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Proposition 8: What to hope for from the Supreme Court

October 04, 2012|By Karin Klein
  • An octogenarian lesbian couple who had been together since the Eisenhower administration were among the first to wed during the brief time such marriages were recognized in California.
An octogenarian lesbian couple who had been together since the Eisenhower… (Marcio Jose Sanchez / Getty…)

The U.S. Supreme Court could decide very soon -- or not for weeks -- whether it will take up the case of Proposition 8, making this a nail-biter of a waiting period. The question is, if you're a supporter of equal marriage rights, as The Times' editorial board is, what are you supposed to wish for?

If the court decides not to review the case, that means Proposition 8, the ban on same-sex marriage approved by California voters nearly four years ago, dies. Under this scenario, the court would not consider overturning the decision of a panel of the U.S. 9th Circuit Court of Appeals that found that the initiative unconstitutionally deprived gay and lesbian couples of marriage rights. The ruling, though, was much narrower than the decision by the trial judge, finding that what made Proposition 8 unconstitutional was that these couples already had the right to marry in the state, a right that was taken away by the initiative.

"Withdrawing from a disfavored group the right to obtain a designation with significant social consequences is different from declining to extend that designation in the first place," wrote Justice Stephen Reinhardt.

TIMELINE: Gay marriage chronology

The problem is that there aren't many states where gay and lesbian couples had the right to wed and then had it taken away, so the ruling would affect mainly California and possibly one or two other states.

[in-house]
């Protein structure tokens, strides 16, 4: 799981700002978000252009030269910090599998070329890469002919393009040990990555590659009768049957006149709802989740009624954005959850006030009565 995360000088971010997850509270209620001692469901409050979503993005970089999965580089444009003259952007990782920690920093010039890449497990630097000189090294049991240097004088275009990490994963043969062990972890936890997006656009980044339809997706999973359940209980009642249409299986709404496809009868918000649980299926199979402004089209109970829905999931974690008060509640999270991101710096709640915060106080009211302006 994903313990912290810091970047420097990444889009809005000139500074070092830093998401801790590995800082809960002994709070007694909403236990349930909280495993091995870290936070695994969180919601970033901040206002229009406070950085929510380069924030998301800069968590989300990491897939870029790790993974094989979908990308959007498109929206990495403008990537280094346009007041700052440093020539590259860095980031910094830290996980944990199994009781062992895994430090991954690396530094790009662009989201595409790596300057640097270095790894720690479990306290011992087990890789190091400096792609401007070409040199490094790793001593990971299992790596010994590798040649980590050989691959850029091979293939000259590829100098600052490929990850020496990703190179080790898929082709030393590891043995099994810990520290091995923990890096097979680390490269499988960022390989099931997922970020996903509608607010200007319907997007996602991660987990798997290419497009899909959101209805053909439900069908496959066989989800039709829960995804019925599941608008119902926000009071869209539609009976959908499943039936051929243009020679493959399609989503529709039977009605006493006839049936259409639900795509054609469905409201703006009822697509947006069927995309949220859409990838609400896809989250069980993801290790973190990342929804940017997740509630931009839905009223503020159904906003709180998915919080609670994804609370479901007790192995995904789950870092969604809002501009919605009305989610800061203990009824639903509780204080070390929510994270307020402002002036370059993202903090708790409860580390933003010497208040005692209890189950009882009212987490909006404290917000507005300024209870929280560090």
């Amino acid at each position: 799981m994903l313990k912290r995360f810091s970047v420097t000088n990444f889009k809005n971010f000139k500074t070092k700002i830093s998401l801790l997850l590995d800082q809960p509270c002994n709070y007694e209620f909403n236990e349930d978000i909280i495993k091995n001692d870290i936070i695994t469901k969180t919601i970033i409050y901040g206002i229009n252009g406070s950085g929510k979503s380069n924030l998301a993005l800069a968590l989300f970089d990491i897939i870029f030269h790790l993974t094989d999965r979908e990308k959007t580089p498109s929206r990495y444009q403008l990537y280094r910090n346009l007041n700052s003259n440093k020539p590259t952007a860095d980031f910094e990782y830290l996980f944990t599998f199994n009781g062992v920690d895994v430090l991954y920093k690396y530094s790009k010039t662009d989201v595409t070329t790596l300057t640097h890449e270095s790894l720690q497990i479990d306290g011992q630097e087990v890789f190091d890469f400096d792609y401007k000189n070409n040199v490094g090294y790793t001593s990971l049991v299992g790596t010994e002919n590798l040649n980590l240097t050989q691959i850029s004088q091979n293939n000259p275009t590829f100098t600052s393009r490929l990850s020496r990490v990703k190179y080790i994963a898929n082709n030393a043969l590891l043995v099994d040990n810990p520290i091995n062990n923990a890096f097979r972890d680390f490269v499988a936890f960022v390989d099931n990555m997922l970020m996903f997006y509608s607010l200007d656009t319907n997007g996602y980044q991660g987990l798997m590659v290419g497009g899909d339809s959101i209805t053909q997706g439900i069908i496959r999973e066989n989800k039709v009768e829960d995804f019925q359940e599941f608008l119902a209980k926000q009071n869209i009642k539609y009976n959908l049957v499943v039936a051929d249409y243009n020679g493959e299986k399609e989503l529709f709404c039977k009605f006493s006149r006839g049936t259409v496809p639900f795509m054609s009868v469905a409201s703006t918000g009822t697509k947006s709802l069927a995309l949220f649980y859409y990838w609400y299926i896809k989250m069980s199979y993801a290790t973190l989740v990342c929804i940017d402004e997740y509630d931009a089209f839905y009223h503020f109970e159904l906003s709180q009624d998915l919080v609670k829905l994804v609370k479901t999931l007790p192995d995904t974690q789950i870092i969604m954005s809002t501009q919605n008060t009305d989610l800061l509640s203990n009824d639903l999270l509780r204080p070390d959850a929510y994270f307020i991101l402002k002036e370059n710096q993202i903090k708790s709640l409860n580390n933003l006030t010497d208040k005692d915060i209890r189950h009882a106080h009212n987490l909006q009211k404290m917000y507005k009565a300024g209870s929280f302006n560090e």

If the Supreme Court were to review the case, it could decide to uphold the lower court, but it also would consider whether same-sex marriage was a protected civil right in the first place -- whether or not it had ever been bestowed. If it reached such a conclusion, it would be determining that homosexuals constituted a discrete, insular group that had long suffered discrimination under the 14th Amendment. Laws that subject such groups to discrimination must withstand intense legal scrutiny to stand. Many court watchers consider the court unlikely to make such a finding.

And it's also quite possible that a decision to review the case would result in the court deciding that there is no problem with bans on same-sex marriage, no matter under what circumstances they occur.

As great a victory as it would be to defeat Proposition 8 and extend marriage rights in the most populous state, the ideal would be a ruling recognizing the inherent right of same-sex couples to wed. An adverse ruling, of course, would be a tremendous setback to the cause of equal marriage rights, which has been gaining popularity in polls.

Which would be better: A decision not to review the case, with its pragmatic victory for same-sex marriage in California, or a review that could set in stone the legality of marriage bans across the country -- or possibly throw them all out?


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